Balaam tells the Moabite leaders to stay the night and he will tell them the next day what the Lord tells him.

God comes to Balaam and tells him not to go with the Moabites and not to curse the Israelites because they are blessed:

Numbers 22:12 (TEV)
12  God said to Balaam, “Do not go with them,

and do not put a curse on the people of Israel,

because they have my blessing.”

Balaam does as God instructs and sends them back to king Balak. King Balak is undeterred and sends an even bigger delegation with promises of even more riches if Balaam will just come curse the Israelites for him. Here is what Balaam says to them:

Numbers 22:18 (TEV)
18  … “Even if Balak gave me all the silver and gold in his palace,

I could not disobey the command

of the LORD my God in even the smallest matter.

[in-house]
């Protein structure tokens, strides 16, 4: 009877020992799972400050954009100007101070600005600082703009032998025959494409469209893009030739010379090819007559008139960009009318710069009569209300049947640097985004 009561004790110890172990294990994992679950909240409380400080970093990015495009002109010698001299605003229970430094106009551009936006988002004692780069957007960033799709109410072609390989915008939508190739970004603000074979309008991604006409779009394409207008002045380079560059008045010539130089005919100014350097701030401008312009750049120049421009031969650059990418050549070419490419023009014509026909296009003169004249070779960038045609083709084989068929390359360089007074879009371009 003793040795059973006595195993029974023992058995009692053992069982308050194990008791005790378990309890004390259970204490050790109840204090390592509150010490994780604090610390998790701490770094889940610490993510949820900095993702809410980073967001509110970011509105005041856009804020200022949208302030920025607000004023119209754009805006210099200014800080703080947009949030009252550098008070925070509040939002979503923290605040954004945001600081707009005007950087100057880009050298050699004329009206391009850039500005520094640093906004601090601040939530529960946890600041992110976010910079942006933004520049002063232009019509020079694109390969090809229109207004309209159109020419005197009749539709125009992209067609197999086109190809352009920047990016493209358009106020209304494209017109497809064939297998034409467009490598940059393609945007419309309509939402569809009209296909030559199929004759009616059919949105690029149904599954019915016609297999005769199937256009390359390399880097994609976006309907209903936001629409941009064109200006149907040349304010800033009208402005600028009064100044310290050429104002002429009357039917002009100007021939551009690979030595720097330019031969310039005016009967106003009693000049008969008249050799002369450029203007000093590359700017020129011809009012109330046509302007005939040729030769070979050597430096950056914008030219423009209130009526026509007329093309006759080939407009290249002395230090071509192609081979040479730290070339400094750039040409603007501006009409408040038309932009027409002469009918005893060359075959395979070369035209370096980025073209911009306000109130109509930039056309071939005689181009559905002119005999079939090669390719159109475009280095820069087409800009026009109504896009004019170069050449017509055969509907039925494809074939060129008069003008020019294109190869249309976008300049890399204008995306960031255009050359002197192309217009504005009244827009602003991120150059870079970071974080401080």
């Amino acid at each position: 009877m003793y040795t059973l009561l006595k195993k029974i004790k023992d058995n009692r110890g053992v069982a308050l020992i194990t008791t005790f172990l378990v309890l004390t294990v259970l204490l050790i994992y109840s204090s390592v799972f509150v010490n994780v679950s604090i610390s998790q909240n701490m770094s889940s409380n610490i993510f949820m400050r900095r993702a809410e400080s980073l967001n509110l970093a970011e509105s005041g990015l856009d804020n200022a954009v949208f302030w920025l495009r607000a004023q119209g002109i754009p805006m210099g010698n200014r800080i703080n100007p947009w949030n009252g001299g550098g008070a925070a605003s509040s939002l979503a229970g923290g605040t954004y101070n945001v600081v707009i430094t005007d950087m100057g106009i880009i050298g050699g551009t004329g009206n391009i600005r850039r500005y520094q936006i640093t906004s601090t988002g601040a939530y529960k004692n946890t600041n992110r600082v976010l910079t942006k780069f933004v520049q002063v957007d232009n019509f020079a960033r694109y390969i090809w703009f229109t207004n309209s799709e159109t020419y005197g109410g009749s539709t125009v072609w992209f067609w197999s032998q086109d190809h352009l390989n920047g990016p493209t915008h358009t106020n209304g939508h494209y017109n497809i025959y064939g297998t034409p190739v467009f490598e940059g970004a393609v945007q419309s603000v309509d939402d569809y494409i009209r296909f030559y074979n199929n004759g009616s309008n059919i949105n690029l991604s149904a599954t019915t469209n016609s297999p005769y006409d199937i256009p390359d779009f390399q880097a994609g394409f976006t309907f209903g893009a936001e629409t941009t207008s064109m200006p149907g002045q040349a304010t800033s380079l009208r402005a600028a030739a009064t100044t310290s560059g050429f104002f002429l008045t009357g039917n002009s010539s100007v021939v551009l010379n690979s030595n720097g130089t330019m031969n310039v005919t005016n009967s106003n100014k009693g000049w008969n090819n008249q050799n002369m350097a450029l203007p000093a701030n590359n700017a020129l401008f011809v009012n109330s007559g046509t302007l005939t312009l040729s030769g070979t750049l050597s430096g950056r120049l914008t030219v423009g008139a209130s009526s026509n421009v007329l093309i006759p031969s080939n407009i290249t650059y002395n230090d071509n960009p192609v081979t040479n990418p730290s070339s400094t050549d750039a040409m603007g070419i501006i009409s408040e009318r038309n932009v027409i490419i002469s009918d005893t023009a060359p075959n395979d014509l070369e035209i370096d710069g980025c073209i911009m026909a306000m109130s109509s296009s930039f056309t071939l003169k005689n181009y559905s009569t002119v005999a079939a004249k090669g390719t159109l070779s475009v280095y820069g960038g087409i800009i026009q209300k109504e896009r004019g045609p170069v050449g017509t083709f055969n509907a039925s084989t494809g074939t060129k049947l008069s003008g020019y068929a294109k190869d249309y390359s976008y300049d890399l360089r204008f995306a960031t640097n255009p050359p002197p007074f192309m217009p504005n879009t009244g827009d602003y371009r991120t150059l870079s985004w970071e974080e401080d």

Balaam has them spend the night again and God comes to speak with him again. God gives him the following command:

Numbers 22:20 (TEV)
20  …”If these men have come to ask you to go with them,

get ready and go,

but do only what I tell you.”

Here is the part you have to pay attention to. God tells Balaam to go and Balaam goes . . . and God gets angry because Balaam goes.

Numbers 22:21-22 (CJB)
21  (LY: iii) So Bil‘am got up in the morning,

saddled his donkey and went with the princes of Mo’av.
22  But God’s anger flared up because he went, …

Kind of confusing, huh? Is God being passive aggressive? Tons of theories abound on this supposed contradiction. Archibald Thomas makes a simple declaration (that I will paraphrase) in his commentary Hard Sayings of the Bible:

Balaam knew that Israel was blessed. Balaam did NOT tell the delegation that God had said that Israel is blessed by Him. If he had, it probably would have ended the Moabites attempts to have the Israelites cursed by him.